owl tokensgore storagewiener melangethe murder giantooze turn is it next
Quinns: Have you heard? Kate Middleton's Royal Baby™ arrives today! Time to get the news done sharpish so I can attend the ceremony of Gilded Silver where we find out if it's a changeling.
Fantasy Flight have published the most audacious preview yet of Netrunner's first deluxe expansion, Creation and Control. The 55 new cards are going to slip into our decks as professionally and powerfully as acupuncture needles, making us fitter. Stronger. Deadlier. Or possibly it'll just cost a bunch of money and we'll feel exactly the same, except we'll get really bad gas, which happened to my friend Alex. When he tried acupuncture, that is. Not when he played Netrunner.
Netrunner is getting to be big business. More of my friends and acquaintences play it than any other game I know, and it just disappears off the shelves of my local hobby shops like autumn leaves on a gusty day. Go read my review if you're at all interested. This game is cool. It's just cool. Why can't more games be cool? Cave Evil, do you know?
A game of "necro-demonic dungeon warfare", this is an entirely black and white game portraying players as grisly Necromancers, "More ancient than ooze", who battle one another beneath the earth by creating creatures using the game's three resources: metals, shadowflame and gore.
It's a theme that hits close to home, since Paul was obviously reared beneath the earth and I'm forever collecting gore off the motorway in my spare time. Weirder still, the promotional video looks like something Paul and I would film.
But weirdest of all, according to every review of the 1st printing I can find, Cave Evil's supposed to be quite good!
While it has creature cards titled "The Stabbist," "The Murder Giant" and "The Evil Bitch", they're part of more than 340 unique, illustrated cards included in the game, making for tremendous variety. And the game proper involves tunneling to create pathways and amass resources, and caving theose spaces in against to create walls.
It's probably not something we'll review, since this 2nd print run will have exceptionally limited availability of 1,000 copies, and almost half of those will go to pre-order customers, and the designers have said it'll be the last print run. That makes Cave Evil a sticky little curio, then. Pre-order if you're at all interested?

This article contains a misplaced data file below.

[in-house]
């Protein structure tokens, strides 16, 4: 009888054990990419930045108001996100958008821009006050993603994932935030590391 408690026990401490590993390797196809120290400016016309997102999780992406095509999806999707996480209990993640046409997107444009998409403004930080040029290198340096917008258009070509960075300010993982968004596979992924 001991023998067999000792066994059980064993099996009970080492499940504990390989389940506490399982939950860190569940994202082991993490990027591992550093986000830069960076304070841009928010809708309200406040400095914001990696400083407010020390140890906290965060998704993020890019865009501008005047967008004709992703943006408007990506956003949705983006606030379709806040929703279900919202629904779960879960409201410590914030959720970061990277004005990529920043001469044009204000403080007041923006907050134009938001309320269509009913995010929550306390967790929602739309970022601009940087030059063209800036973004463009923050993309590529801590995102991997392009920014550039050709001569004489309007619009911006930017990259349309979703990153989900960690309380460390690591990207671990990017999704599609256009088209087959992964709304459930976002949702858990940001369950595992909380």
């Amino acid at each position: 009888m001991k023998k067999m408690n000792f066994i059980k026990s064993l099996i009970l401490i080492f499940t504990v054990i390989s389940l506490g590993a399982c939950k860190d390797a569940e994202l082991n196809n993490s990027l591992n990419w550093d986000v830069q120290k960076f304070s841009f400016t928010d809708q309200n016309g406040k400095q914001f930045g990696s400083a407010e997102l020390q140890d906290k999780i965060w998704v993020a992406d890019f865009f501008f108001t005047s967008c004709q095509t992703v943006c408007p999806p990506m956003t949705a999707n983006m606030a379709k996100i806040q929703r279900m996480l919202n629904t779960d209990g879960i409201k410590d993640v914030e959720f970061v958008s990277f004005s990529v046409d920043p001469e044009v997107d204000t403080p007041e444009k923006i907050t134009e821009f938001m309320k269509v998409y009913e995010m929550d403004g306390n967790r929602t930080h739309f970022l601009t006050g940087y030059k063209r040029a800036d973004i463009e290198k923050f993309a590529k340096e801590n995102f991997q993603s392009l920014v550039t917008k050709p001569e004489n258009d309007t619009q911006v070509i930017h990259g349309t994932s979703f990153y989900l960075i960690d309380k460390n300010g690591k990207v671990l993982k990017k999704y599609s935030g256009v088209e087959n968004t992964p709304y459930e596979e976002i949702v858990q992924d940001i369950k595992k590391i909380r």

Speaking of ooze, we've FINALLY got some details on the In the Lab expansion for Pandemic. Hooray! ...Except I'm now no longer excited about it. Booo.
The Lab board, it turns out, is a tricky flow diagram that at one end gets filled with any cubes you cure, and then you can slip them through the centrifugre (keeping all cubes of the same colour) or the seperator (keeping 1 of each colour), then optionally grow your samples, before finally assigning them all to cards to help you manufacture a cure.
I'm sure being In the Lab will work, in the game, in practice. It is designed by Leacock, Pandemic's original designer. But it also seems like the clumsiest kind of expansion. Something bolted on, simply another thing to think about, rather than elevating the original game.
There'll be other modules in the box, so it could be the case that this is a failure of PR rather than design, but at £5 more expensive than the existing On the Brink expansion, I'm still just nervous.
Effortlessly winning the award for best title ever, Wiener Melange was announced this week. BGG News were too polite to make fun of this, but not me. I'm sincerely hoping it becomes the accepted term for a multicultural sausage party.
It's ACTUALLY the German name for a kind of Viennese coffee drink, and the game will have you running the year 1910's most erudite coffeshop. Using "logic and deduction", players will have to carefully seat guests next to prominent figures at the time including Trotzky, Freud and (prominent painter) Klimt. No other info as yet, but I'm very curious indeed. Mostly because in that prototype shot there are three pairs of people each sharing one chair, and no coffee whatsoever. Worst cafe EVER.
AND FINALLY, 21 Mutinies: Arrr Edition has appeared on German publisher-friendly crowdfunding site Spieleschmiede, and it looks like amazing fun.
Originally a Spanish game, 21 Mutinies had players working on the same ship to gain victory points, with a single captain player deciding whether - on that turn - the ship is fishing, hunting for treasures, or going to the market. Other players could EITHER do this action, or mutiny to become captain next round.
Arr Edition might end up turning fun idea into a great game, adding shipwrecks, the opportunity to steal from other players, the chance to collect rum, as well as the chance to pour it into a merchant like gas into a tank to get a better deal when selling.
Oh no wait there's one more thing. AND DOUBLE-FINALLY!
Blocky Mountains is the funniest dexterity game I've seen in a while. First you build one of the game's courses, then the game will randomly tell you whether, using a stick with a hook (and possibly some string), you have to push, pull, lift, slide or swing the "Adventurer" to the end of the course. Choose from a deck with a higher difficulty, and you might have to kick your Food (a disc) along with you the entire way, or simultaneously move a Bear with your other hand.
Oh, and the description ends with this:
"The game includes other details – e.g., owls and squirrel tokens for managing your skills and special actions – but this is more or less the whole game."
Dammit, Germany! Don't just throw in the owl and squirrel tokens in there at the end, as if they're not the most exciting part!
In any case, I'm sold. It sounds exactly bonkers enough to work.